I had not finished my sentence and Mister J. was already on his way to the reception desk. He was that kind of man. I do not know whether the manager ever showed him the letter but, in the following days, news of the retired detective echoed through the hotel as he was seen exploring every inch of the property.

The gardener saw him strolling along the swimming pool in the majestic shadow of the Saint-Nazaire Basilica. One chambermaid reported him musing on one of the balconies overlooking the medieval citadel. He spent hours combing through the hundred year old visitors’ book, attempting, I suppose, to find a match between the mysterious C and one of our honored guests. From Hollywood stars to world-renowned artists, rulers, dignitaries and royalty, the list is long. He was seen detailing for hours the many gardens and architectural wonders of the hotel, contemplating thoughtfully its sumptuous frescoes and paintings, pondering over the breathtaking scenery offered by its gothic windows overlooking the city.

He was even seen ambling under the cool shade of ancestral trees while the river whispered at his feet, following the path that the lovers may have taken in their flight, had the letter ever been received.

Finally, on the last day of his stay, Mister J. came by the bar to enjoy a final vermouth. He seemed quite relaxed and happy. Even his half smile had evolved into something more serene. Needless to say, I was curious to hear whether he had unveiled the secret of the hidden letter, and only a natural sense of discretion prevented me from asking him forthwith. But, as usual, he seemed able to read my mind.

“I wanted to thank you. Oh! No, not for the cocktails, which are admirable by the way, but for putting me on the tracks of that hidden letter.”

“Did you find out…?”

He smiled. “I think so. And it wasn’t at all what I was expecting.”

I couldn’t say if the gleam in his eyes was one of satisfaction or if he was simply toying with me, the way he would have toyed with his suspects before showing his hand.

“In fact,” he added, “it was there, right before the eye. It had been all along.”

I couldn’t quite figure out where he was leading, so I waited patiently for him to elaborate.

“It has taken me some time to understand it but, you see, whoever wrote it and whatever happened that night is of no great importance. It’s the letter that matters.”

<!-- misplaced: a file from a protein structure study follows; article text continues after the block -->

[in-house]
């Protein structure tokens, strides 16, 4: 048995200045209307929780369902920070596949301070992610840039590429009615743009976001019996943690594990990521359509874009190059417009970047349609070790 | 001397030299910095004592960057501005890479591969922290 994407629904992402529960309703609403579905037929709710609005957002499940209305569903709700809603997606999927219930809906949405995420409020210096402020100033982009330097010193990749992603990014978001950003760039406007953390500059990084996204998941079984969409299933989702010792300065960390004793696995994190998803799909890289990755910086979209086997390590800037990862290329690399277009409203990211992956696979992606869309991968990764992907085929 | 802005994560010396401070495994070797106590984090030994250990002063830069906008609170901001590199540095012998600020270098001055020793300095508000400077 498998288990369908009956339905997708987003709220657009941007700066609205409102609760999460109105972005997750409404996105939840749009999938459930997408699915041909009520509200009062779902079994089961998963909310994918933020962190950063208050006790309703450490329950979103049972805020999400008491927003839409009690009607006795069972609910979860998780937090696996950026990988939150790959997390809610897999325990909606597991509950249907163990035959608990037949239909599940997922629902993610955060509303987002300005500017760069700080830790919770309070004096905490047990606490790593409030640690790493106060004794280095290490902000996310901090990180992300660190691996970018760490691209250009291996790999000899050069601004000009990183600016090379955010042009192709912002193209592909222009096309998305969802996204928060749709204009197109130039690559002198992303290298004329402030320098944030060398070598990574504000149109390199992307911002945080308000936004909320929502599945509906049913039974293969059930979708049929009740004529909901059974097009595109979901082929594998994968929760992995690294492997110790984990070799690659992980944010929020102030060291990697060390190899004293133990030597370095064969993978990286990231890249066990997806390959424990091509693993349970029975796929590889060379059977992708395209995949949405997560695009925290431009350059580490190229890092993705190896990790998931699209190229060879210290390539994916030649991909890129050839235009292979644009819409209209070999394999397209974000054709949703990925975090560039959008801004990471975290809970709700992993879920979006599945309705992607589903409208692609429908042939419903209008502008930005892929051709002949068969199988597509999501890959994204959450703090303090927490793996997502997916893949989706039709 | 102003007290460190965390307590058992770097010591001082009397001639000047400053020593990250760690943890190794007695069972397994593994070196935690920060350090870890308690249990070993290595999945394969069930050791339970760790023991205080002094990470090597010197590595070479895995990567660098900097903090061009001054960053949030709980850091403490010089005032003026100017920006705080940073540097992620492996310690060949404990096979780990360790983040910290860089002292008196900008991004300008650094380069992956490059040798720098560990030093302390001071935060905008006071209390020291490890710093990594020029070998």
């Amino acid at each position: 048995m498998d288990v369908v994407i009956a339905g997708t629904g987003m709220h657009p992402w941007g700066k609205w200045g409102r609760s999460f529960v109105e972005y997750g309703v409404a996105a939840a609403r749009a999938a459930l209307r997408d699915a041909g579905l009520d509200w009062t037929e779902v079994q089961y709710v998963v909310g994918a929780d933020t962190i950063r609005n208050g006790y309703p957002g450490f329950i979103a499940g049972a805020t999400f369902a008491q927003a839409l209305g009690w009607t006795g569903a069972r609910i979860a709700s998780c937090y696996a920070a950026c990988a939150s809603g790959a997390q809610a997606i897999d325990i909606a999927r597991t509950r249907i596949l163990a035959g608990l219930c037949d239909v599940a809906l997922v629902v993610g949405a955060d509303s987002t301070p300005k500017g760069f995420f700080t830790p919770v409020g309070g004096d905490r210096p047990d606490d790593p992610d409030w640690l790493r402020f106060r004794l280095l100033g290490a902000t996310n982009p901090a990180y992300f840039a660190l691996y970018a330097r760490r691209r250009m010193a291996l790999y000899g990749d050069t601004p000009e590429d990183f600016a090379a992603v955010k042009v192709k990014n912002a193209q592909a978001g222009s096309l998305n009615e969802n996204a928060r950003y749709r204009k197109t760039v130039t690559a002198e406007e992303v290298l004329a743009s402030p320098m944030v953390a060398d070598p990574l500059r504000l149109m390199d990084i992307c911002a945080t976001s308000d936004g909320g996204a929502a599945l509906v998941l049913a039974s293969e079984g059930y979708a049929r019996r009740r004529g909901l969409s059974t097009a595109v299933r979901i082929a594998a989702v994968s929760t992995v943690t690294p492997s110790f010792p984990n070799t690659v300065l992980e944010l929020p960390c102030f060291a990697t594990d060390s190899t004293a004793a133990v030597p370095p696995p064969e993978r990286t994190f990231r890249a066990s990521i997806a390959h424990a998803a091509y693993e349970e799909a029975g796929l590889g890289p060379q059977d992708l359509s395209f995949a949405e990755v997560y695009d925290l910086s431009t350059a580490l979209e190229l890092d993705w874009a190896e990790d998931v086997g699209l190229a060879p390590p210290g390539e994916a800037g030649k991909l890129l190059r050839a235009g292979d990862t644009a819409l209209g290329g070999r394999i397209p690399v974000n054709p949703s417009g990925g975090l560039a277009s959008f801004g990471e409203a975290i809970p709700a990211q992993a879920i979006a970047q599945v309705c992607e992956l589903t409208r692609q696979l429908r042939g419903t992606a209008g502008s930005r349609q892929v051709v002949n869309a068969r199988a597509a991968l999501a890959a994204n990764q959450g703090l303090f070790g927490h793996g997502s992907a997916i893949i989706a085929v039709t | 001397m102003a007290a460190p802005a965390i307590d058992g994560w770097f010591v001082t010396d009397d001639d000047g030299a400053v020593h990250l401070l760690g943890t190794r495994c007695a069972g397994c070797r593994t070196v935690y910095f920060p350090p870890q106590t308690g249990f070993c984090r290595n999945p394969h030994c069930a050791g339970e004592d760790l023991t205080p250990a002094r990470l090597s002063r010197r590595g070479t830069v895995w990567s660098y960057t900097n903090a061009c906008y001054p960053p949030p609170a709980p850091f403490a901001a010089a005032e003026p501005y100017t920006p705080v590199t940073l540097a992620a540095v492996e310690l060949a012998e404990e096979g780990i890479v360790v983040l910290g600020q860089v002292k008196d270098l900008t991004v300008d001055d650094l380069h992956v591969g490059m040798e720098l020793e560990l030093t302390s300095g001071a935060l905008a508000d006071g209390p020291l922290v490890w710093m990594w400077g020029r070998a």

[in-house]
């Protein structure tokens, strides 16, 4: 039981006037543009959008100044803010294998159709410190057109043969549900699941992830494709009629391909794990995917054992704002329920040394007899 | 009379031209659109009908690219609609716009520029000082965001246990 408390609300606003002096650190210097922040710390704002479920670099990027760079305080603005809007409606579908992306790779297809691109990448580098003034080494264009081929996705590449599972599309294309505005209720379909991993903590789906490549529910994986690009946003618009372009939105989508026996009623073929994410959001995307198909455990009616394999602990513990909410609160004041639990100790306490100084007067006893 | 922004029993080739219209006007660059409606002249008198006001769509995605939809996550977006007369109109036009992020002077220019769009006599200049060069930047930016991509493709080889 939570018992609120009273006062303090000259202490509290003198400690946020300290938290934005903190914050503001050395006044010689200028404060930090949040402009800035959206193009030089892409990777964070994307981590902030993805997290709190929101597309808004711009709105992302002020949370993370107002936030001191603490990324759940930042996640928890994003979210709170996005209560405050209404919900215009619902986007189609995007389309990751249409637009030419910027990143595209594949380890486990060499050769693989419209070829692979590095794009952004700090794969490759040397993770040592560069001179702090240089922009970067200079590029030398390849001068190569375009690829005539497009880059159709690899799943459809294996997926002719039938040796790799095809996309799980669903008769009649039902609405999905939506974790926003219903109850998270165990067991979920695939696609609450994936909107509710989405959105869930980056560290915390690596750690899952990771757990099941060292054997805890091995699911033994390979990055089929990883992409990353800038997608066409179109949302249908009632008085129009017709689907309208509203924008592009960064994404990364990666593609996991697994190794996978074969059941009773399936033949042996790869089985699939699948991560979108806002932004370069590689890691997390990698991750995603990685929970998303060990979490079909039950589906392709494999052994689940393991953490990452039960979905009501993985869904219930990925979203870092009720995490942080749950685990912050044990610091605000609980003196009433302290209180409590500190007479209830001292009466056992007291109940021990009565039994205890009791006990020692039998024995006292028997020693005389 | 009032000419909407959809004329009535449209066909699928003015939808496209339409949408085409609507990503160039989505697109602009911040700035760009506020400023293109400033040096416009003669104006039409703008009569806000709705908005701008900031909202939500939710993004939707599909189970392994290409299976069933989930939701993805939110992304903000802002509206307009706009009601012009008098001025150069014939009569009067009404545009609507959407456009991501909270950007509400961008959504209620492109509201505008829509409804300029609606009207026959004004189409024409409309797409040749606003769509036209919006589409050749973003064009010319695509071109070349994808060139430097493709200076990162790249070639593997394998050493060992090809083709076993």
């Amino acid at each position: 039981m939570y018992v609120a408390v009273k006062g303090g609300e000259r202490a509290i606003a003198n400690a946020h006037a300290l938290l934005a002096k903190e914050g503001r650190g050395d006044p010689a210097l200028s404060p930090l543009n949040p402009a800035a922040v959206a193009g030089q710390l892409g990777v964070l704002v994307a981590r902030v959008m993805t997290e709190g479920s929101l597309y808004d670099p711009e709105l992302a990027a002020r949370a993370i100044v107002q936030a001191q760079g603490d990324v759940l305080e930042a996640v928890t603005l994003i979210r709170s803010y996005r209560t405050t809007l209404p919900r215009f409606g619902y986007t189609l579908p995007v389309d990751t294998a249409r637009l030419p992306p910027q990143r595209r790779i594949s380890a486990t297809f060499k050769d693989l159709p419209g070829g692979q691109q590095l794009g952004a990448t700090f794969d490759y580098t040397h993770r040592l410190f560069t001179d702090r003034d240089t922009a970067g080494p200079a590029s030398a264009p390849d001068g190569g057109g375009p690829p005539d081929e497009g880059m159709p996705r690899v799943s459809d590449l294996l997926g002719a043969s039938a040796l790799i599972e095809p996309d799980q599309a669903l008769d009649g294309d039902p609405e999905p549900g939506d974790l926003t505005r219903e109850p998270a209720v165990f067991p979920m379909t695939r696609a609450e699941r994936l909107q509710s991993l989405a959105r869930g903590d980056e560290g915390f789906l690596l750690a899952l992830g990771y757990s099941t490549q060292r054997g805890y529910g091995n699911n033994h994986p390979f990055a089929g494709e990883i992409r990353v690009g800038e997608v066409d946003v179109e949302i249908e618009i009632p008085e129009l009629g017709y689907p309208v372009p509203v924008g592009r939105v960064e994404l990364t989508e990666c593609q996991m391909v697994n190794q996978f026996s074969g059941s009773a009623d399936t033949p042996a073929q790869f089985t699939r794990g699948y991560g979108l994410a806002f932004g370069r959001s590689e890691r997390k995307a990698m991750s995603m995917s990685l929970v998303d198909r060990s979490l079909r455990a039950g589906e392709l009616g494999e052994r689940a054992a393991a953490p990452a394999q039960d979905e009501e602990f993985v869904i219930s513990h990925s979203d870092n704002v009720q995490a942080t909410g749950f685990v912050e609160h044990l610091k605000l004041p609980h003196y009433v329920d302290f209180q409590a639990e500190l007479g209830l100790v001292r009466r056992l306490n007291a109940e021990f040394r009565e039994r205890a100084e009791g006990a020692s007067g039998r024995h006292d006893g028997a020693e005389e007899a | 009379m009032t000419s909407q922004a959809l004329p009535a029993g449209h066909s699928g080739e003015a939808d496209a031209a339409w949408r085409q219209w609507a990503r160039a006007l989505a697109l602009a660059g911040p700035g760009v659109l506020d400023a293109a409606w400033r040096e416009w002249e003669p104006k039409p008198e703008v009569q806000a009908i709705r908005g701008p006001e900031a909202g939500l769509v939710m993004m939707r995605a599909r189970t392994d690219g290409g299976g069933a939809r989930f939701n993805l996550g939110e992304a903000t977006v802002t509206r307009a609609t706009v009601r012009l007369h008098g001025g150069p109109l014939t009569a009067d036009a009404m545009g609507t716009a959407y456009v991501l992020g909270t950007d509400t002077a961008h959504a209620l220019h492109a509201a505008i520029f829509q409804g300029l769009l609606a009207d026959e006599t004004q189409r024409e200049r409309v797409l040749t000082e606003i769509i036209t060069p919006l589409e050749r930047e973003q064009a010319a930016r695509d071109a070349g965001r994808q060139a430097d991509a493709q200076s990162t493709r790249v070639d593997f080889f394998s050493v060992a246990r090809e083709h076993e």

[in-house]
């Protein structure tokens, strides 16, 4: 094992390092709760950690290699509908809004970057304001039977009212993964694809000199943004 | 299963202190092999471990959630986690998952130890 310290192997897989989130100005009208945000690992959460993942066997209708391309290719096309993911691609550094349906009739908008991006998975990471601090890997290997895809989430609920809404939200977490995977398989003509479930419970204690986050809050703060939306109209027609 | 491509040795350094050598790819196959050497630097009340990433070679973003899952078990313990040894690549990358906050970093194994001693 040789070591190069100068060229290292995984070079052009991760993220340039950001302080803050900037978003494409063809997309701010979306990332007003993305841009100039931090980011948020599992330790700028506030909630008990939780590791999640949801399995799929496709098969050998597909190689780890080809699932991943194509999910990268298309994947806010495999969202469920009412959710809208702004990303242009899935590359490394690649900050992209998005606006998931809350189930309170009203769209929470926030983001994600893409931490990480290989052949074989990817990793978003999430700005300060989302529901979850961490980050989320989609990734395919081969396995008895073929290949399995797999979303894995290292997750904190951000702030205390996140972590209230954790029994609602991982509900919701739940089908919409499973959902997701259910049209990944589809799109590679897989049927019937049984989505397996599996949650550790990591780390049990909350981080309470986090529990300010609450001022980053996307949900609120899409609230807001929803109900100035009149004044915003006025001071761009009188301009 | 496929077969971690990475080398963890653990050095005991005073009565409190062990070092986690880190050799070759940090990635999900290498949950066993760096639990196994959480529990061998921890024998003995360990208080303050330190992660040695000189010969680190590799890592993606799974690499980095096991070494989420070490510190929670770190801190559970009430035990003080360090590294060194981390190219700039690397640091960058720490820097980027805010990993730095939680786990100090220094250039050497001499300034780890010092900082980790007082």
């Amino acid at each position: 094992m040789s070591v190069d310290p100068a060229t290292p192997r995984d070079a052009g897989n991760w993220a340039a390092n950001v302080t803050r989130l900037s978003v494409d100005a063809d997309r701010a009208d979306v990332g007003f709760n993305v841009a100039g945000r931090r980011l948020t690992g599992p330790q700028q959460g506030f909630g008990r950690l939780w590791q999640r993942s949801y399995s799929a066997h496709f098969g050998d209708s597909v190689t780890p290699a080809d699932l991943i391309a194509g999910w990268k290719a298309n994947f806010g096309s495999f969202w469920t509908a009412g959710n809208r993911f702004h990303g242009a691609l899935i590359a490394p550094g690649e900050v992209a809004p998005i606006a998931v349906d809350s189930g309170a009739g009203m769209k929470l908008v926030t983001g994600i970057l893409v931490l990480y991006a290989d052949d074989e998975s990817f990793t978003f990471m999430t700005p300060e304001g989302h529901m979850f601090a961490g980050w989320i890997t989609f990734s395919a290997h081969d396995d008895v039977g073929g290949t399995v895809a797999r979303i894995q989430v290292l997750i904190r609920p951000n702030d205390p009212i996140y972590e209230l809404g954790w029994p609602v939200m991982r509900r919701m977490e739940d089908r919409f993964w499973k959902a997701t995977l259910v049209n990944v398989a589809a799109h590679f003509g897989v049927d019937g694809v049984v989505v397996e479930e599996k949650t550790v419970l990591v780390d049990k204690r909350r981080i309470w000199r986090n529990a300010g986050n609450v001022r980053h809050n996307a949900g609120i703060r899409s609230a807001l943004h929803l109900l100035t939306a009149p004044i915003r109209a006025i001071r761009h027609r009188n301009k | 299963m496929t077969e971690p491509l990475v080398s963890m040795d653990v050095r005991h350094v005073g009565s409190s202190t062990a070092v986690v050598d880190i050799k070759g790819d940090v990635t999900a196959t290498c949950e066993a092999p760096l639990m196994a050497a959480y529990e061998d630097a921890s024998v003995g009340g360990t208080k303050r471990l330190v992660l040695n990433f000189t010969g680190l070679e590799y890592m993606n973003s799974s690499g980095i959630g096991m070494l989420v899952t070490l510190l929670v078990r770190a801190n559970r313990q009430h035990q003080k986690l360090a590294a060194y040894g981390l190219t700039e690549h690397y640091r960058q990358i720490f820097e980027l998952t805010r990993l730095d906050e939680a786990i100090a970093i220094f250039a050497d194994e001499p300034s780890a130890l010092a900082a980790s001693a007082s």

“The letter?”

“Yes. I thought at first that it had been hidden, but I was wrong. It has always remained in full sight, for all to see. But sometimes we forget to look.”

I must have looked bemused because he leaned over to whisper in my ear.

“Think. The poetry of its contents, the ancient secrets into which it offers a glimpse, the call to leave the world behind to escape into a romantic and exciting adventure, the beauty of feelings and the weight of history. Doesn’t that remind you of something?”

I couldn’t think of anything, so he smiled and turned towards the room.

“This place…. its spirit, its beauty, its history. One could say it’s impossible to miss, but I did not fully realize it myself until I actually started to look, because of this mysterious letter, for a secret within its walls that was in front of my eyes. Authenticity is something that cannot be imitated. It’s in every stone, in every piece of carved wood, in every statue, in the light and the shadows that make this unparalleled hotel. It’s a thousand years of history, of passion, of art, that fill your eyes and soul wherever you look. The hidden letter was the key to this place, the call to escape from the mundane world and discover the wonders that were awaiting me here. I guess everyone comes here to look for that key, and they all discover it in their own way.”

And with these words, he stood up and said goodbye. I watched him leaving the bar, thinking that I had been wrong and that Mister J. wasn’t an unusual guest after all.